Do You Know?

“She doesn’t even know we are here.”  

The dismissive sentence was muttered by a man standing in the doorway to your room.  

We had recently moved you into an assisted living facility on your doctor’s advice.  My mom – your daughter – had been caring for you in her home for years, since shortly after the death of your beloved husband.  But as plaque continued to ravage your brain, her ability to care for you became less and less sustainable.

That statement voiced at the door was more than an observation; it also felt like a condemnation.

I pondered why the statement had been spoken, the verdict announced.

Why do we assume we know what others are experiencing?  

In this case, do we make such proclamations in order to assuage our guilt for the visits that often lessen in frequency and length?  Do we soothe our worry – our terror even – as we contemplate what must be happening inside what looks to us like a cell of silence?

We had no way of truly determining whether you knew we were there or not.  None of the usual clues – eye contact, change in facial expression, and certainly not words – had occurred in quite some time.  With no manner of knowing anything about the world of dementia, many of us attempt to stay rooted in our own, a world in which we cling to what we think we know and voice judgments that help us feel secure in all that knowledge.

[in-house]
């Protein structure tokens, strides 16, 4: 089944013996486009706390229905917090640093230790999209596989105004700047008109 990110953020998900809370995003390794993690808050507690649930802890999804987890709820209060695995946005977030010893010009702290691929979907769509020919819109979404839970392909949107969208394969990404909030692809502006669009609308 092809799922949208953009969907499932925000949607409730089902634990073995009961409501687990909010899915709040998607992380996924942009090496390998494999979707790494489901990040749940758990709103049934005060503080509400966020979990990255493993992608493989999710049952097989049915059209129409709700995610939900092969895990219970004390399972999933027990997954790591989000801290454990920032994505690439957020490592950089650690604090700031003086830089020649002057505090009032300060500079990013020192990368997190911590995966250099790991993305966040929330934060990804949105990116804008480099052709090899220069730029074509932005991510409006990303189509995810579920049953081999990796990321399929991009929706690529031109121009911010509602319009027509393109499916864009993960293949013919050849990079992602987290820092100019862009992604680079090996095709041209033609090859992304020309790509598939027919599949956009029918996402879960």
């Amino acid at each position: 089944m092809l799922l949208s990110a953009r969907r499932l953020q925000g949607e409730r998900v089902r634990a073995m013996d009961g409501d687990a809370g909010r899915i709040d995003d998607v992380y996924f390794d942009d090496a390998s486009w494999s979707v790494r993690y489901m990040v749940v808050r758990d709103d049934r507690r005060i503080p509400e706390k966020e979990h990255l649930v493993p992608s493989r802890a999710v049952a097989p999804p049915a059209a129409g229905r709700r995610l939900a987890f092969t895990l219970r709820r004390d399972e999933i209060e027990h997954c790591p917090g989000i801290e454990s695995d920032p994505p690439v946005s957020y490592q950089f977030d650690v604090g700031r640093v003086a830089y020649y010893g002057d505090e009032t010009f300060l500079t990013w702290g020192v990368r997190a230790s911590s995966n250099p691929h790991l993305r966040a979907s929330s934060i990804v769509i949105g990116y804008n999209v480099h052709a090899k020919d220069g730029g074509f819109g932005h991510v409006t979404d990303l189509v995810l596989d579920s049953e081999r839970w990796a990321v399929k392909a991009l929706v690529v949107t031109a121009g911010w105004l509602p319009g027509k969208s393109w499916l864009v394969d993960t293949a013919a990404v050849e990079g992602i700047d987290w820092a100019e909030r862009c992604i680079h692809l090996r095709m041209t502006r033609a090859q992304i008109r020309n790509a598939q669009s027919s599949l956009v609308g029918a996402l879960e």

“But is it possible,” I wondered, “that some part of her is still connecting with some part of me?”

Did you know we were there?

Through the preceding years, I witnessed you know less and less – at least in an intellectual way of knowing.  Early on, you no longer knew the multiplication tables or how to spell certain words.  Then, you began to not know my face as that of your granddaughter.  Eventually, you did not know how to speak or interact with anyone.

But did you still know things?

Frustrated with the statement uttered from the doorway, at the assumptions it implied and the ways it seemed to dismiss you altogether, I turned your face toward me and looked straight into the eyes that had met mine with love and kindness my entire life.  I said, “Grandma, you know we are here, don’t you?”  

Very slowly, you brought focus to your eyes, aimed their gaze in mine, and nodded quite deliberately.

I gasped in surprise, and then the moment passed.  

But your small act of looking at me and moving your head ensured for me that you were aware of our presence and likely of so many others things that I may never understand.

Twenty years later the person who stood in the distance and presumed to know what you were experiencing now exhibits a few of the behaviors that led us to identify your dementia.  He has begun to lose recognition of people close to him.  Recently he confused me with my teenage daughter.  It could be that these are just momentary slip-ups, evidence of stress or depression or just a bit of confusion after living many decades.

Or, it could be that he will follow your path of unknowing so much of the knowledge he has spent a lifetime accumulating.  He may enter into a reality so different from mine that there seems to be no place of interaction between us.

If that is the case, I will sit with him, look into his eyes, and not know alongside him.